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Plea for Forgiveness. 15 [a]Now that their father was dead, Joseph’s brothers became fearful and thought, “Suppose Joseph has been nursing a grudge against us and now most certainly will pay us back in full for all the wrong we did him!” 16 So they sent to Joseph and said: “Before your father died, he gave us these instructions: 17 ‘Thus you shall say to Joseph: Please forgive the criminal wrongdoing of your brothers, who treated you harmfully.’ So now please forgive the crime that we, the servants of the God of your father, committed.” When they said this to him, Joseph broke into tears. 18 Then his brothers also proceeded to fling themselves down before him and said, “We are your slaves!” 19 But Joseph replied to them: “Do not fear. Can I take the place of God? 20 Even though you meant harm to me, God meant it for good, to achieve this present end, the survival of many people.(A) 21 So now, do not fear. I will provide for you and for your children.” By thus speaking kindly to them, he reassured them.(B)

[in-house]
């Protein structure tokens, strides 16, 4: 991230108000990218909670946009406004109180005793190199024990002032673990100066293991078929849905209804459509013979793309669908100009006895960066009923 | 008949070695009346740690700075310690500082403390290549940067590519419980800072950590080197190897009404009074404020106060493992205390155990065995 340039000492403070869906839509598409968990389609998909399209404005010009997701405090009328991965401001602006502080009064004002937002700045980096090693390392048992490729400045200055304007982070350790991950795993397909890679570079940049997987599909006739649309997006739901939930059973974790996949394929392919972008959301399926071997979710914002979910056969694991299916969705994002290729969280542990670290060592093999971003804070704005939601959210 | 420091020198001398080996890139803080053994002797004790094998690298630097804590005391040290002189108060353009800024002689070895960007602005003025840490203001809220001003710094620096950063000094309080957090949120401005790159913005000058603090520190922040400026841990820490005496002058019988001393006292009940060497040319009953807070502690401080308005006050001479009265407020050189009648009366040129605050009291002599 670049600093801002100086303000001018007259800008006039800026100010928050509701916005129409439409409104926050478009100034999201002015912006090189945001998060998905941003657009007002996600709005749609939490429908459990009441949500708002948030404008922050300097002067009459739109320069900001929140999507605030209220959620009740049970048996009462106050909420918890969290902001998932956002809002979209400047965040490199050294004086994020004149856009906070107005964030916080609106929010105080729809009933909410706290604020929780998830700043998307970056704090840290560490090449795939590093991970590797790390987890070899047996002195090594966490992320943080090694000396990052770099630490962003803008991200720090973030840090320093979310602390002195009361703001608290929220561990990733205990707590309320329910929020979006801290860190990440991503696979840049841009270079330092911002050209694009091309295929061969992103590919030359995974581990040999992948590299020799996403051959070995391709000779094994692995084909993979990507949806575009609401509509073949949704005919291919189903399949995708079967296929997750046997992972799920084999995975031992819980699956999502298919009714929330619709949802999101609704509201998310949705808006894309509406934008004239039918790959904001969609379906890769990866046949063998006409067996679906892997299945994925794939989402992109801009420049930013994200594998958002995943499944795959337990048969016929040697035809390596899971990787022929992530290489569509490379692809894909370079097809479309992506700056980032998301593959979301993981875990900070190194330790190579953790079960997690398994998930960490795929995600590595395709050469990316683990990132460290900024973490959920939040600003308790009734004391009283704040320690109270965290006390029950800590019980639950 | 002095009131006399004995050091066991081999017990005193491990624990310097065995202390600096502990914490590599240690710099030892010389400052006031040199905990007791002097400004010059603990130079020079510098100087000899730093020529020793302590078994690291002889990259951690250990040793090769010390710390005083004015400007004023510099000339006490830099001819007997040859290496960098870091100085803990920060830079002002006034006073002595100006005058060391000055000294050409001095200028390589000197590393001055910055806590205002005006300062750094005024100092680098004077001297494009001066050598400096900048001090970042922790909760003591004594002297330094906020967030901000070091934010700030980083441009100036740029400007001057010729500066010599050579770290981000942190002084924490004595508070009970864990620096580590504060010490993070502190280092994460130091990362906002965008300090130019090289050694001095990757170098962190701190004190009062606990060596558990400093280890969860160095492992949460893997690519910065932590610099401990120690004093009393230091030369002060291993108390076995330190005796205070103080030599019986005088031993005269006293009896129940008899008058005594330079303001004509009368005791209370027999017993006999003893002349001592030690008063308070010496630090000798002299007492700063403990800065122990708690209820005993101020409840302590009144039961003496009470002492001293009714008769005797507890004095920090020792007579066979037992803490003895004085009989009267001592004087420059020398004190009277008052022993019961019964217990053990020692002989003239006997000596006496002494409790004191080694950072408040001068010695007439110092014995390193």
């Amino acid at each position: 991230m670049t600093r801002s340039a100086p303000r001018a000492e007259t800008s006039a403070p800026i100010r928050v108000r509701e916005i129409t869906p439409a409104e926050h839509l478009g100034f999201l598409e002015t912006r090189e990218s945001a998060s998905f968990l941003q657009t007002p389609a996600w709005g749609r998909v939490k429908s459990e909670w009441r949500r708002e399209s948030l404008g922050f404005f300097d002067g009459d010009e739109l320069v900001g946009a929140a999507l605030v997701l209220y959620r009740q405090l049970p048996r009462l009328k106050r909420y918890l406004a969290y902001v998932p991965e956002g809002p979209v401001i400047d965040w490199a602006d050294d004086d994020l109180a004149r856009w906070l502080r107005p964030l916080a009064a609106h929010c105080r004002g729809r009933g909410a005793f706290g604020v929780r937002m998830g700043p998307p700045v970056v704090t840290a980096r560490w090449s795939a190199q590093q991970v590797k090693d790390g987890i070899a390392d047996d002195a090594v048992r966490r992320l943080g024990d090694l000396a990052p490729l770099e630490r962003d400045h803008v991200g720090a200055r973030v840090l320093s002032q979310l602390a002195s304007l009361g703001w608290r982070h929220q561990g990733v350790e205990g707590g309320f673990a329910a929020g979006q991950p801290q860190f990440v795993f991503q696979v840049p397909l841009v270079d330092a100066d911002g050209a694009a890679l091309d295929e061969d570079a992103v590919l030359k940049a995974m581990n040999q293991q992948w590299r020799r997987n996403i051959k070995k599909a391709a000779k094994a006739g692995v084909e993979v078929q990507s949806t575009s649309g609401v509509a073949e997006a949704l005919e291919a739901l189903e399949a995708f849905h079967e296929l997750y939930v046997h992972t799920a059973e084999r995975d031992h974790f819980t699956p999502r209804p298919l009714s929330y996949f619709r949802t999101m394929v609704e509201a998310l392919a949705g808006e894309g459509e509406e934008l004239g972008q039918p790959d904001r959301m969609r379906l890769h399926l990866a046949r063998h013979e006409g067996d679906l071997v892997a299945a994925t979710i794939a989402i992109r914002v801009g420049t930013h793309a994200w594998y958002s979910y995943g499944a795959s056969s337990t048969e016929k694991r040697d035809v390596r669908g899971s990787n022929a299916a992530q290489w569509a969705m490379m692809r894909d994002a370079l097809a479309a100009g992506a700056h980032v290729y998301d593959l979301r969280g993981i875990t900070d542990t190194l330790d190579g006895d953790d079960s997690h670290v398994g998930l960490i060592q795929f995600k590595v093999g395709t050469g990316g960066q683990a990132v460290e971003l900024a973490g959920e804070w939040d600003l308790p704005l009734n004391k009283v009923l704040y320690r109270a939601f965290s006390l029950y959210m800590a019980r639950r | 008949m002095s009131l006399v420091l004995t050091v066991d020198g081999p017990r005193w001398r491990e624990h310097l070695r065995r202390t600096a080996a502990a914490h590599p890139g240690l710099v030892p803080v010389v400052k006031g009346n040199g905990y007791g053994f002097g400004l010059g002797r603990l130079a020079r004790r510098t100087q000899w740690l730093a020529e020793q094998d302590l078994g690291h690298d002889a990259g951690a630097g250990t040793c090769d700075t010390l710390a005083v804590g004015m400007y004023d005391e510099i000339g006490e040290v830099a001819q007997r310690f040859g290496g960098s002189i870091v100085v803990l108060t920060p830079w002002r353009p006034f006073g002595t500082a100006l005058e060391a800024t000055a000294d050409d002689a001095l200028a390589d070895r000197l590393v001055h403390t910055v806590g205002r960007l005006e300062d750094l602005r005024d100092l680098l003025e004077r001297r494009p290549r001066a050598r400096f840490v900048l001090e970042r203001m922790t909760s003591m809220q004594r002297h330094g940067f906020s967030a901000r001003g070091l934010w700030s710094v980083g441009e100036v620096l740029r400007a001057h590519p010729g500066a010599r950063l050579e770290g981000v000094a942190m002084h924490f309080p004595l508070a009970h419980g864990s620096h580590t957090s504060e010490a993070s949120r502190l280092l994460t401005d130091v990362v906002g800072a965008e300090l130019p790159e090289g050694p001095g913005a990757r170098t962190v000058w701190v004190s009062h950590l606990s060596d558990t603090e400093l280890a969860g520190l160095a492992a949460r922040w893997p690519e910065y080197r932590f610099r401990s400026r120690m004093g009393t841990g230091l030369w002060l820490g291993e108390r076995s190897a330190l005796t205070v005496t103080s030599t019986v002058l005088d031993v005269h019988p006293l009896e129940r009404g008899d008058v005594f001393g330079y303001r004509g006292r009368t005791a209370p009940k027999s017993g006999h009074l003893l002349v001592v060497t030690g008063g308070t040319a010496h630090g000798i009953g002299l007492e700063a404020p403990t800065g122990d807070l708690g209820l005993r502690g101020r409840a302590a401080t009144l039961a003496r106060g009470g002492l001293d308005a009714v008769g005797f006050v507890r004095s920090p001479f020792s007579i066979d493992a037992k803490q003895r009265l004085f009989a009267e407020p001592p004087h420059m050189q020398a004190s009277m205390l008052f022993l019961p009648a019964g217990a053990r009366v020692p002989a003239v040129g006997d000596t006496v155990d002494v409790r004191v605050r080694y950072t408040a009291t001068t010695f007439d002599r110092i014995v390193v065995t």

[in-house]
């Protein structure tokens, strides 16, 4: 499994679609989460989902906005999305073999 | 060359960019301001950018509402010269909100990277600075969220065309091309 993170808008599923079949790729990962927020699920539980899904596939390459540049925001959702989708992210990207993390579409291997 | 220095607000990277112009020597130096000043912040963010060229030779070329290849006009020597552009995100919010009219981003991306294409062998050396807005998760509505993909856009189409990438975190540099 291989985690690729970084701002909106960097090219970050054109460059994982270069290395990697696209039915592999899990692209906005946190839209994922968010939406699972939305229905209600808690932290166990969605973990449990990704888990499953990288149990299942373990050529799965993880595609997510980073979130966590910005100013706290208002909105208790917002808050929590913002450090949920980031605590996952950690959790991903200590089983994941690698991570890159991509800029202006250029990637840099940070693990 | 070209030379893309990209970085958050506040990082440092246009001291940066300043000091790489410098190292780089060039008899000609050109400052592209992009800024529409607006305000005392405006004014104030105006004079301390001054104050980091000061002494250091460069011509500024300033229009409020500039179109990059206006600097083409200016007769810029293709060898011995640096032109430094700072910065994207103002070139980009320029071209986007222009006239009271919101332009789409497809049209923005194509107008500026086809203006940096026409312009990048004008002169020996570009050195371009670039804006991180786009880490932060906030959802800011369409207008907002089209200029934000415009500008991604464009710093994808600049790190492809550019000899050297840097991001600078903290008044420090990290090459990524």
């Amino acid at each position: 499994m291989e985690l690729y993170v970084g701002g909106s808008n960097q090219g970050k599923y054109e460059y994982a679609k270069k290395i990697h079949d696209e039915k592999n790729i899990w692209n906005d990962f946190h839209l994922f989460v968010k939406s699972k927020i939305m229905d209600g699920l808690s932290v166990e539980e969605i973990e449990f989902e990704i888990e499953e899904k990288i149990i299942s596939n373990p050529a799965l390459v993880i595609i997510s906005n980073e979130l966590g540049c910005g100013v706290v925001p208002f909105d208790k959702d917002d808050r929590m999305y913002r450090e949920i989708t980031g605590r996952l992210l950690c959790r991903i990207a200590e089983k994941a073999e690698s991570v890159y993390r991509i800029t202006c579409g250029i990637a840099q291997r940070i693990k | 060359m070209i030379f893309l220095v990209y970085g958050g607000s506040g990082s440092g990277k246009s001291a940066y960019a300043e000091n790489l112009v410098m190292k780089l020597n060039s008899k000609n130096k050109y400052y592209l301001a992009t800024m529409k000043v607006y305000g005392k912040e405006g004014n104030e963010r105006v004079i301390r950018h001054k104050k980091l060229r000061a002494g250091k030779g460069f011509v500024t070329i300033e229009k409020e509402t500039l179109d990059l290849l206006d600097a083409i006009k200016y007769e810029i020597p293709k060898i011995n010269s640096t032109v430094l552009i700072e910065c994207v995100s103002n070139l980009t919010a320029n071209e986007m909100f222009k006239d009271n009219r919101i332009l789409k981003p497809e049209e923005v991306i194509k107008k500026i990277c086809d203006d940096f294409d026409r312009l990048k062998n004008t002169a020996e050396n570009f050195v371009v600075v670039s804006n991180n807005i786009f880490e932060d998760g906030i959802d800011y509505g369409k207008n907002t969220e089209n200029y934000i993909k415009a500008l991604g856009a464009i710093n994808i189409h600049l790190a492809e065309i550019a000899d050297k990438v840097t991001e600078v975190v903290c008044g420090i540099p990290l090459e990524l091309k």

22 Joseph remained in Egypt, together with his father’s household. He lived a hundred and ten years. 23 He saw Ephraim’s children to the third generation, and the children of Manasseh’s son Machir were also born on Joseph’s knees.(C)

Death of Joseph. 24 Joseph said to his brothers: “I am about to die. God will surely take care of you and lead you up from this land to the land that he promised on oath to Abraham, Isaac and Jacob.”(D) 25 Then, putting the sons of Israel under oath, he continued, “When God thus takes care of you, you must bring my bones up from this place.”(E) 26 Joseph died at the age of a hundred and ten. He was embalmed and laid to rest in a coffin in Egypt.(F)

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Footnotes

  1. 50:15–26 The final reconciliation of the brothers. Fearful of what may happen after the death of their father, the brothers engage in a final deception, inventing the dying wish of Jacob. Again, Joseph weeps, and, again, his brothers fall down before him, offering to be his slaves (44:16, 33). Joseph’s assurance is also a summation of the story: “Even though you meant harm to me, God meant it for good, to achieve this present end, the survival of many people” (v. 20). Joseph’s adoption of the children of Manasseh’s son Machir recalls Jacob’s adoption of his grandchildren (48:5, 13–20); the adoptions reflect tribal history (cf. Jgs 5:14).

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